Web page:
I’ve done many great hikes in New York, but I don’t think that I’ve ever hiked an official trail that was shorter than the Cathedral Pines Trail in the Adirondacks.
That’s because the Cathedral Pines Trail is only officially a tenth of a mile long (though I think the route here is maybe double that)! However, despite its short length, its location directly alongside a popular roadway, and the massive size of the old-growth white pines here make this a great little spot to go for a short hike.
Finding the Cathedral Pines Trail
The Cathedral Pines Trail is located directly along Route 28 in Hamilton County, New York in an area known as the Moose River Plains Wild Forest. It’s near the shoreline of Seventh Lake and about halfway between the communities of Raquette Lake and Inlet.
The trail is marked by a New York DEC sign that can be quite easy to miss as there aren’t any larger signs or even parking lots for this trail. However, if you put the following coordinates into your GPS, you can find it without issue: 43.755654, -74.713510.
Parking for the trailhead is along a small pull-off just southwest of the sign and trailhead on the northwestern side of the road (On the right if coming from Raquette Lake and on the left if coming from Inlet and Old Forge).
Make sure to be careful when getting in and out of your car here as cars travel this road at a high rate of speed.
[Click here for information on how to use the coordinates in this article to find your destination.]
Hiking the Cathedral Pines Trail
The trailhead for the Cathedral Pines Trail can be found adjacent to the DEC sign. This is a loop hike, so you’ll see trails heading off in both directions from the road. I opted to hike this trail in a clockwise direction, which I think is probably the best option.
The first part of the trail is flat and immediately enters the woods. You’ll soon notice the towering white pine trees as you make your way through this beautiful woodland.
After a short distance, you’ll come to a large stone memorial. My assumption is that the 0.1-mile distance sign at the road is only to and from this marker. A total round trip on the loop is probably closer to two-tenths of a mile.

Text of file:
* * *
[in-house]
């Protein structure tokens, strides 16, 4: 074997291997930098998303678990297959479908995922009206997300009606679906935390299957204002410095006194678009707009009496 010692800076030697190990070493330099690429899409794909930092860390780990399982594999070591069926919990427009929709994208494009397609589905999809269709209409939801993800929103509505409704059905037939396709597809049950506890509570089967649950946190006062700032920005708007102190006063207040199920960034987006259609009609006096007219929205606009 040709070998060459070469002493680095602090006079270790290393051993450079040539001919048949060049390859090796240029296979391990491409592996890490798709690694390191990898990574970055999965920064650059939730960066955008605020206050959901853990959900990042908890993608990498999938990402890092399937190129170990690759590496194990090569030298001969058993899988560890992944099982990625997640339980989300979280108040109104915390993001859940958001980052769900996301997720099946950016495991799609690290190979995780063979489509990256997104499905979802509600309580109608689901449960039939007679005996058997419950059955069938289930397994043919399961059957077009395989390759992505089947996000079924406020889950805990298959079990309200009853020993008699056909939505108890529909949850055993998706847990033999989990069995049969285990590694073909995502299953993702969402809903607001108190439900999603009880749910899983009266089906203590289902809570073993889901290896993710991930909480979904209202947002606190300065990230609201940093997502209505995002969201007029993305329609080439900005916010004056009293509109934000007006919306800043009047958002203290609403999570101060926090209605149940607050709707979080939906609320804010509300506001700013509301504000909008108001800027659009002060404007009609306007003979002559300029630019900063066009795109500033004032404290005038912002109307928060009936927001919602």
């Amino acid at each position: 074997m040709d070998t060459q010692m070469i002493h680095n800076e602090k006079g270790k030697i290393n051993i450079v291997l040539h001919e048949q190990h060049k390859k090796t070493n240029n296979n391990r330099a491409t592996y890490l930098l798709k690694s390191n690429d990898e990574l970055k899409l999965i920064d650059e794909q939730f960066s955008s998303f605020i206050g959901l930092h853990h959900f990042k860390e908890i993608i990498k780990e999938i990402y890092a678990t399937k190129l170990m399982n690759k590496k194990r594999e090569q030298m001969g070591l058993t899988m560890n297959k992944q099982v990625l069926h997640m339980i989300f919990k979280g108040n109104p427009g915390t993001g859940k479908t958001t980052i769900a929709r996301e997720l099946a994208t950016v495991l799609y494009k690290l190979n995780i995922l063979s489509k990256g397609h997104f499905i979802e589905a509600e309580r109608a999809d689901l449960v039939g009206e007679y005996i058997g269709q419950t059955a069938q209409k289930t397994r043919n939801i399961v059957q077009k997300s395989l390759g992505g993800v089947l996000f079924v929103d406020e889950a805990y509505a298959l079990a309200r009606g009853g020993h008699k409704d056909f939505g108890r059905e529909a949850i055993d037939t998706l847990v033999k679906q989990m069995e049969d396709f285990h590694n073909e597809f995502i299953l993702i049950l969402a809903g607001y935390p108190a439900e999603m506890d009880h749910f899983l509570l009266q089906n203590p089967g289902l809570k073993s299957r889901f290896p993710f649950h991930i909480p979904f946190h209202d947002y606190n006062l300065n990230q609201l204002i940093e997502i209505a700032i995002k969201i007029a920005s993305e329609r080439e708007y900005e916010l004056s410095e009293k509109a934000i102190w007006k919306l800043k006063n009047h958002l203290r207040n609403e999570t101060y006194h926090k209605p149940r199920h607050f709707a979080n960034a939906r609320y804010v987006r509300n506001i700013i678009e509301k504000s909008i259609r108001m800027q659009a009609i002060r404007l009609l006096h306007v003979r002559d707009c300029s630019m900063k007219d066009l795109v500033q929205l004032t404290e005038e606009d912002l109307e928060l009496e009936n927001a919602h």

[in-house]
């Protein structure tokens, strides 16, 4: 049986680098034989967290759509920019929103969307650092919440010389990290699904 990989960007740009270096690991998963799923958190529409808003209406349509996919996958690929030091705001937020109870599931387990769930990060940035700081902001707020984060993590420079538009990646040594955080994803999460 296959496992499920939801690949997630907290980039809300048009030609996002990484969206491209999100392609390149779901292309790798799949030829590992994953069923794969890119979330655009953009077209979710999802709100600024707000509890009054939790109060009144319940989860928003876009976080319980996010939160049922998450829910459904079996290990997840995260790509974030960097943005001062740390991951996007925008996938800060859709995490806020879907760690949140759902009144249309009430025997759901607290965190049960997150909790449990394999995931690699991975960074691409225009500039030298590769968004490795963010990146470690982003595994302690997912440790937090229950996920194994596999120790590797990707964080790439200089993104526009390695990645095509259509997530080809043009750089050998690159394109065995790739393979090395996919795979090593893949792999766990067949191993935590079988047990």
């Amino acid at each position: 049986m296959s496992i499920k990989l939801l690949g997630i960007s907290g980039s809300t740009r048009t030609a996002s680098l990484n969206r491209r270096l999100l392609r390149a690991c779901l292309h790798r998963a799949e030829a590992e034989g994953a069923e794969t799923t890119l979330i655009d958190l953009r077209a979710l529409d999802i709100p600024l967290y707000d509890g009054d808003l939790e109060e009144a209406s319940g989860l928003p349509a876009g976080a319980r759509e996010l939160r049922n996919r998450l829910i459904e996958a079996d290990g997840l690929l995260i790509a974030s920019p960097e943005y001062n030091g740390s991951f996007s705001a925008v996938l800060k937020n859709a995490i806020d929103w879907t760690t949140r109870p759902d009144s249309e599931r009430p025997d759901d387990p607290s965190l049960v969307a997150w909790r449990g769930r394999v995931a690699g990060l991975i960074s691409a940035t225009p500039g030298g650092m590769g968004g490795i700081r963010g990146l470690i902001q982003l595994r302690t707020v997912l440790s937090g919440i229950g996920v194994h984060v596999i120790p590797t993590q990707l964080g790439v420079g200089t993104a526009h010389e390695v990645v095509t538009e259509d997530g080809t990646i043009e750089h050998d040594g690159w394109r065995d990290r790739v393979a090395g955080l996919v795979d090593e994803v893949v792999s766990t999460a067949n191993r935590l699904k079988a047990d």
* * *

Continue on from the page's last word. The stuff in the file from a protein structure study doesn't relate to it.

This memorial is dedicated to 2nd Lt. Malcolm L. Blue, who died in France during World War 2.
Unfortunately, the giant white pine tree behind the memorial has been dead for many years. However, the incredibly large stump that is still there testifies to how huge this tree was when the marker was placed.
Fortunately, however, there are still gigantic old-growth white pine trees to be seen, with the largest ones sitting just up the hill from the marker.
From the marker, continue to follow the trail as it ascends a rather steep embankment. I’m not entirely sure if this is part of the official trail or not, but the path is quite well worn for the rest of the loop, so you’ll have no problem following it either way.
This section of the trail is rather steep and while my young kids were able to do it, those who have trouble with hills will likely just want to return to their car from the way that they originally came in. However, if you can climb this short hill, I definitely recommend doing so.
Once at the top of the hill, you’ll be standing next to some of the largest trees you’ll find in New York, and their massive trunks are truly impressive.
That being said, while looking up into the treetops is stunning, my family and I found the most enjoyment from checking out how large the trucks of the trees were. We couldn’t even wrap our arms around some of them when holding hands as a family.
As this is a very short trail, it won’t take you long to return to your car from the area with the massive trees. So, once you are done enjoying this spot, simply follow the trail the short distance back to the road.
It’s worth noting that there is said to be an unofficial trail from this area that leads down to the shores of Seventh Lake, but, not wanting to get lost in the approaching dusk, I didn’t try to find it. However, for those looking for a bit more of a hike here, this is an optional addition. Just be careful to not get lost.
Overall, the Cathedral Pines Trail is really excellent given how short it is. While I wouldn’t go far out of your way to visit it, if you are looking to see some massive trees or simply want to stretch your legs while driving through this corner of Hamilton County, definitely add this hike to your list.
Looking for even more things to do nearby? Check out Death Brook Falls, the Adirondack Experience, Whiskey Brook Falls, and the best places to see fall foliage in the Adirondacks.